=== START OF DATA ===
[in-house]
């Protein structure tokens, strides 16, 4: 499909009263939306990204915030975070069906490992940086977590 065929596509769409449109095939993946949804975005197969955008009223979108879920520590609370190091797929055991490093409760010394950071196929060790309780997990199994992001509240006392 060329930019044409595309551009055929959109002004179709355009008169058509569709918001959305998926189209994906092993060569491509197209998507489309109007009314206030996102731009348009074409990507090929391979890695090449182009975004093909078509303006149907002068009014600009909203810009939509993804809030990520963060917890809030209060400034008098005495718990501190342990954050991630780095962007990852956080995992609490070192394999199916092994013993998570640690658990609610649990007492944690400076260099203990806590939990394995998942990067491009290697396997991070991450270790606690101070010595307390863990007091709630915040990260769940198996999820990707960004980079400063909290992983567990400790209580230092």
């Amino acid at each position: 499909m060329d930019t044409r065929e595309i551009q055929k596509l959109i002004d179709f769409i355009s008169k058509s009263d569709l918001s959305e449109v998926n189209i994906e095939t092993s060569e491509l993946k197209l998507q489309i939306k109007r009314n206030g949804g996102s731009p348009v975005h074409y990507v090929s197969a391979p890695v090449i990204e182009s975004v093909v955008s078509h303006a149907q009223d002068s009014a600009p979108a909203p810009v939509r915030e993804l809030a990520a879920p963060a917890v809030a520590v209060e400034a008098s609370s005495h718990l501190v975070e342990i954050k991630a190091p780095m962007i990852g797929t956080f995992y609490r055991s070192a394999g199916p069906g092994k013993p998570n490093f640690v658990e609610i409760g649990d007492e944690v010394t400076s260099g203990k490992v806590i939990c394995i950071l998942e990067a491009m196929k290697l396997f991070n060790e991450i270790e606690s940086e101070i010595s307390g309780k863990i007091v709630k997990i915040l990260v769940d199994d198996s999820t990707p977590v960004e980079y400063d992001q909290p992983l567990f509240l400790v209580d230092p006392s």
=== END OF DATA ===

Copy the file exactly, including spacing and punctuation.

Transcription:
[in-house]
């Protein structure tokens, strides 16, 4: 499909009263939306990204915030975070069906490992940086977590 065929596509769409449109095939993946949804975005197969955008009223979108879920520590609370190091797929055991490093409760010394950071196929060790309780997990199994992001509240006392 060329930019044409595309551009055929959109002004179709355009008169058509569709918001959305998926189209994906092993060569491509197209998507489309109007009314206030996102731009348009074409990507090929391979890695090449182009975004093909078509303006149907002068009014600009909203810009939509993804809030990520963060917890809030209060400034008098005495718990501190342990954050991630780095962007990852956080995992609490070192394999199916092994013993998570640690658990609610649990007492944690400076260099203990806590939990394995998942990067491009290697396997991070991450270790606690101070010595307390863990007091709630915040990260769940198996999820990707960004980079400063909290992983567990400790209580230092």
């Amino acid at each position: 499909m060329d930019t044409r065929e595309i551009q055929k596509l959109i002004d179709f769409i355009s008169k058509s009263d569709l918001s959305e449109v998926n189209i994906e095939t092993s060569e491509l993946k197209l998507q489309i939306k109007r009314n206030g949804g996102s731009p348009v975005h074409y990507v090929s197969a391979p890695v090449i990204e182009s975004v093909v955008s078509h303006a149907q009223d002068s009014a600009p979108a909203p810009v939509r915030e993804l809030a990520a879920p963060a917890v809030a520590v209060e400034a008098s609370s005495h718990l501190v975070e342990i954050k991630a190091p780095m962007i990852g797929t956080f995992y609490r055991s070192a394999g199916p069906g092994k013993p998570n490093f640690v658990e609610i409760g649990d007492e944690v010394t400076s260099g203990k490992v806590i939990c394995i950071l998942e990067a491009m196929k290697l396997f991070n060790e991450i270790e606690s940086e101070i010595s307390g309780k863990i007091v709630k997990i915040l990260v769940d199994d198996s999820t990707p977590v960004e980079y400063d992001q909290p992983l567990f509240l400790v209580d230092p006392s």